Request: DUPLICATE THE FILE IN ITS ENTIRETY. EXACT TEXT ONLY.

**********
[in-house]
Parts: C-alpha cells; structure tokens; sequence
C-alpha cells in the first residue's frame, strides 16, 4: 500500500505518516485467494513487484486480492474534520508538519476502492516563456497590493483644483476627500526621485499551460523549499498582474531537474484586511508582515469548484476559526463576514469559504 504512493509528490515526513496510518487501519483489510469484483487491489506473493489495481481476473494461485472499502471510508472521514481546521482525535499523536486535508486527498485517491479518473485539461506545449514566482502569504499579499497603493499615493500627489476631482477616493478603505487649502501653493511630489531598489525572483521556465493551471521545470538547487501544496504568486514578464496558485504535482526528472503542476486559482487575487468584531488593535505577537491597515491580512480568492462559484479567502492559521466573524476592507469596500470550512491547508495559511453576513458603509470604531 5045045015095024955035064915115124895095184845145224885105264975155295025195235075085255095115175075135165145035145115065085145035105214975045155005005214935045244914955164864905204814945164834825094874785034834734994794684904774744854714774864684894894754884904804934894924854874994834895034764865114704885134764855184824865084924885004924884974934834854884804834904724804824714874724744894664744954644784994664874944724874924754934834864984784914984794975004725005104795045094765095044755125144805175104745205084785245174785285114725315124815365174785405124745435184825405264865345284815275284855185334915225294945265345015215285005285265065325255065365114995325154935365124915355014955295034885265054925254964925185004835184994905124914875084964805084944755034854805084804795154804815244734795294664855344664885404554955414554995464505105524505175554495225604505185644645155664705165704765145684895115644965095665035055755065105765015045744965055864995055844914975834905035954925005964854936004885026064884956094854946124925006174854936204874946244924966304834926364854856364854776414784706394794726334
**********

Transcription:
[in-house]
Parts: C-alpha cells; structure tokens; sequence
C-alpha cells in the first residue's frame, strides 16, 4: 500500500505518516485467494513487484486480492474534520508538519476502492516563456497590493483644483476627500526621485499551460523549499498582474531537474484586511508582515469548484476559526463576514469559504 504512493509528490515526513496510518487501519483489510469484483487491489506473493489495481481476473494461485472499502471510508472521514481546521482525535499523536486535508486527498485517491479518473485539461506545449514566482502569504499579499497603493499615493500627489476631482477616493478603505487649502501653493511630489531598489525572483521556465493551471521545470538547487501544496504568486514578464496558485504535482526528472503542476486559482487575487468584531488593535505577537491597515491580512480568492462559484479567502492559521466573524476592507469596500470550512491547508495559511453576513458603509470604531 5045045015095024955035064915115124895095184845145224885105264975155295025195235075085255095115175075135165145035145115065085145035105214975045155005005214935045244914955164864905204814945164834825094874785034834734994794684904774744854714774864684894894754884904804934894924854874994834895034764865114704885134764855184824865084924885004924884974934834854884804834904724804824714874724744894664744954644784994664874944724874924754934834864984784914984794975004725005104795045094765095044755125144805175104745205084785245174785285114725315124815365174785405124745435184825405264865345284815275284855185334915225294945265345015215285005285265065325255065365114995325154935365124915355014955295034885265054925254964925185004835184994905124914875084964805084944755034854805084804795154804815244734795294664855344664885404554955414554995464505105524505175554495225604505185644645155664705165704765145684895115644965095665035055755065105765015045744965055864995055844914975834905035954925005964854936004885026064884956094854946124925006174854936204874946244924966304834926364854856364854776414784706394794726334